The inhalation route of administration is probably still the most popular way to use medical cannabis. The fast onset of effects after a single inhalation makes it easy and intuitive for patients to titrate small doses over a short time and adequately treat their symptoms.This also makes inhalation the preferred route for treating acute symptoms. Vape cartridges and concentrates are becoming more popular but flower is the choice of many patients today.


Combustion, that is burning the cannabis and inhaling the smoke produced is the most commonly used inhalation technique. Smoking cannabis is simple for most patients and the apparatus required is low cost. Smoking does have some issues which limit its usefulness. It is not very discreet, producing significant environmental smoke and odor. Smoking is not very efficient with up to 70% of cannabinoids and terpenes being lost through the process. The smoke can be irritating to the throat and lungs, causing coughing. This is a particular problem for patients with asthma and COPD, as the coughing can irritate the airways, worsening the symptoms. These patients will often find vape cartridges and concentrates no better. Fortunately, there is an alternative.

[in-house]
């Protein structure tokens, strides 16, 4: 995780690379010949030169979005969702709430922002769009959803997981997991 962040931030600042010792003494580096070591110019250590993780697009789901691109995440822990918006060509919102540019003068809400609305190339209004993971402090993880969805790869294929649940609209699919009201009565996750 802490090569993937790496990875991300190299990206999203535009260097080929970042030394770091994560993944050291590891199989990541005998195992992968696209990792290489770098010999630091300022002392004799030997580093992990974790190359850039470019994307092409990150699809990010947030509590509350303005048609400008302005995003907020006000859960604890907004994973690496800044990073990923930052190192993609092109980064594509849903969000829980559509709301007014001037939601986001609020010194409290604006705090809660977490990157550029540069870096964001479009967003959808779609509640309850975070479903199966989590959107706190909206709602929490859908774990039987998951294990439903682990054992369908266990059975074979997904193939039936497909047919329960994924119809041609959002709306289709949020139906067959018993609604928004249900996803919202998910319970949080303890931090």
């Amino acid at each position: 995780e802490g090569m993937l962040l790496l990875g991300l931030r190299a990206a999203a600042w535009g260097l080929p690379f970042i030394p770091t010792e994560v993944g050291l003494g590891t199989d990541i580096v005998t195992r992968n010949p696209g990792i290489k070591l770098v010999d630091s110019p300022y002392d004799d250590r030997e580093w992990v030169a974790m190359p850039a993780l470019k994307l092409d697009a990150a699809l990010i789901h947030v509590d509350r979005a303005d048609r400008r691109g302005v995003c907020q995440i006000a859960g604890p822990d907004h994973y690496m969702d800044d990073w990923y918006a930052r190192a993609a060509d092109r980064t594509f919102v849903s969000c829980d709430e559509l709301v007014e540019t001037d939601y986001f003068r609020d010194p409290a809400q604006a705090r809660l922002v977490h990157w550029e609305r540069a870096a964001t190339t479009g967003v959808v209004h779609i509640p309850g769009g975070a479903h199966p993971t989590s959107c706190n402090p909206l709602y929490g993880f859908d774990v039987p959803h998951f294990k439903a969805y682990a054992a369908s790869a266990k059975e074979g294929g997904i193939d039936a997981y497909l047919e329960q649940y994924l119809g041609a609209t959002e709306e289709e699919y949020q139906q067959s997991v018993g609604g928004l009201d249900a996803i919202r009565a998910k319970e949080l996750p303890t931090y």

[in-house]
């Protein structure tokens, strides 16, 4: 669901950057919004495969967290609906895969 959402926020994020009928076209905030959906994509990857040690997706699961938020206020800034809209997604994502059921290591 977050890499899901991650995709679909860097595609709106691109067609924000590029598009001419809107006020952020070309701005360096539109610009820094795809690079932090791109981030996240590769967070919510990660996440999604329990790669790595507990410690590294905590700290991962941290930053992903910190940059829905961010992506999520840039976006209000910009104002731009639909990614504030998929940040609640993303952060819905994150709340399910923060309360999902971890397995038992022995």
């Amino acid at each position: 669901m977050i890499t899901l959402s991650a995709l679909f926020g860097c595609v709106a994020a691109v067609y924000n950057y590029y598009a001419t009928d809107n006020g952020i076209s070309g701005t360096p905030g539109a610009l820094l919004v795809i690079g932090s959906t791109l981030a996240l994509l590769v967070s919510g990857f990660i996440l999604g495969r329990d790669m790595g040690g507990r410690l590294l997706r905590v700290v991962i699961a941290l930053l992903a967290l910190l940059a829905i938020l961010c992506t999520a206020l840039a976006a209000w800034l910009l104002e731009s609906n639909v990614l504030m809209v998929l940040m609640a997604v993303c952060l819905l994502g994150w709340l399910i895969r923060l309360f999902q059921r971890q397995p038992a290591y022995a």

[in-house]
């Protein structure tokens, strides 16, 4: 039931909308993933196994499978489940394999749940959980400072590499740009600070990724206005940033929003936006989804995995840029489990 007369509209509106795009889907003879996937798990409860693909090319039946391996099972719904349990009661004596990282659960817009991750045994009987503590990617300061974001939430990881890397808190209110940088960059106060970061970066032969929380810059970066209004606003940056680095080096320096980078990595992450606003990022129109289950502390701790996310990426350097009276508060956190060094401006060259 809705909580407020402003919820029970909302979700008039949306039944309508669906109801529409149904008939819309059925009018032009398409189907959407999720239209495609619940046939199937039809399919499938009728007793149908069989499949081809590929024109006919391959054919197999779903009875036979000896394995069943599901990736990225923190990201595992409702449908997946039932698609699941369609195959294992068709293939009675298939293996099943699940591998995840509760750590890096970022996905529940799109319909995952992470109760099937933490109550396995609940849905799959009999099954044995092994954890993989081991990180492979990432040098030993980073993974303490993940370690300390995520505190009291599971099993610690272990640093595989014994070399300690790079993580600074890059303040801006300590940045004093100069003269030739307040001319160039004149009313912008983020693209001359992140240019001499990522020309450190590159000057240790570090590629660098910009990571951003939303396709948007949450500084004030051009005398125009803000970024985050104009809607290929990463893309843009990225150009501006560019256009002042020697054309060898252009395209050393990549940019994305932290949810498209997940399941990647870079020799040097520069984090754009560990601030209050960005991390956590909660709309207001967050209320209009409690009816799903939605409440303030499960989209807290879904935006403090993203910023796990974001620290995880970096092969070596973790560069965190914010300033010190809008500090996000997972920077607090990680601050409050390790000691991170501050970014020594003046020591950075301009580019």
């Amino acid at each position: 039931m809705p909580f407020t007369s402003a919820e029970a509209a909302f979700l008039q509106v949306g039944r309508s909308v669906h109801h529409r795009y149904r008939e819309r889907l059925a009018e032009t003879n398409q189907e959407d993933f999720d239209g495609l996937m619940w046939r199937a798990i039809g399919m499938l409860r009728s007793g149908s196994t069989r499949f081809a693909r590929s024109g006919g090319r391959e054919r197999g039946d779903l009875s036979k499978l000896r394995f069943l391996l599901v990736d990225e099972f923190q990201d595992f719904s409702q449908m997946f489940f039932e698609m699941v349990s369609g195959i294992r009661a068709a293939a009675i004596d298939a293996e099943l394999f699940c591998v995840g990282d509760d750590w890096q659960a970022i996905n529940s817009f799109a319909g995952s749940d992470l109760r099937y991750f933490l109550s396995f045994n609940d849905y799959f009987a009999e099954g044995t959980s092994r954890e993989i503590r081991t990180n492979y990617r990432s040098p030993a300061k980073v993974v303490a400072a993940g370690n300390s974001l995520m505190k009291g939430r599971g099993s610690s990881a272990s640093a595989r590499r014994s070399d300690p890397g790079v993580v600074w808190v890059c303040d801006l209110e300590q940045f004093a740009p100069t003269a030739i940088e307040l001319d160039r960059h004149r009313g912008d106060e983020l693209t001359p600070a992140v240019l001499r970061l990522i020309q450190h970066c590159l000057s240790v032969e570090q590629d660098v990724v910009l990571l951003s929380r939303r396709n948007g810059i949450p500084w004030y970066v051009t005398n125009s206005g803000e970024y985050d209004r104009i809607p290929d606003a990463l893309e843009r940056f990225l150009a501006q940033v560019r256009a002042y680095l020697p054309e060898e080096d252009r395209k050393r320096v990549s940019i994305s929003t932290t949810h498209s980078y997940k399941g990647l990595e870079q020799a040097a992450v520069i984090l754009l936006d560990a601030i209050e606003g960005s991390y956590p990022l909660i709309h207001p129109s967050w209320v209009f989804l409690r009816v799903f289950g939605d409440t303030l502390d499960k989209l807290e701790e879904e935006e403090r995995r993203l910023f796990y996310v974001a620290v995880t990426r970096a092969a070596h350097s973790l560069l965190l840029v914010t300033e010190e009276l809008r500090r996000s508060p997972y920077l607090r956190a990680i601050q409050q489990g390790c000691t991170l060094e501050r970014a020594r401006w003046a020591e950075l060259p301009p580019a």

Dry Herb Vaporization

The other inhalation technique which uses flower is Dry Herb Vaporization (DHV). In this case the flower is not burned. It is heated to the point that the cannabinoids and terpenes boil from the flower (the heat applied also decarboxylates the cannabinoids) in a vapor form. Only the vapor is inhaled. It retains all of the benefits of the inhalation route of flower administration but with more efficiency, in a more discreet fashion which is much less irritating to the airways.

Dry herb vaporizers are electronic devices with an oven chamber into which a small amount of flower is placed. The oven is heated to the temperature at which the cannabinoids and terpenes will vaporize (180C – 185C typically) and the vapor produced is inhaled. There are of course disadvantages. The quality DHV devices are not inexpensive, they do require a charged battery or household current to operate, they require occasional cleaning/maintenance and there is a learning curve in becoming proficient.


Any patient who requires or prefers the inhalation route should consider DHV. They are more efficient, discreet and cause less coughing. Patients who have had issues with combustion causing coughing should consider trying DHV with a high pinene chemovar to open up those airways.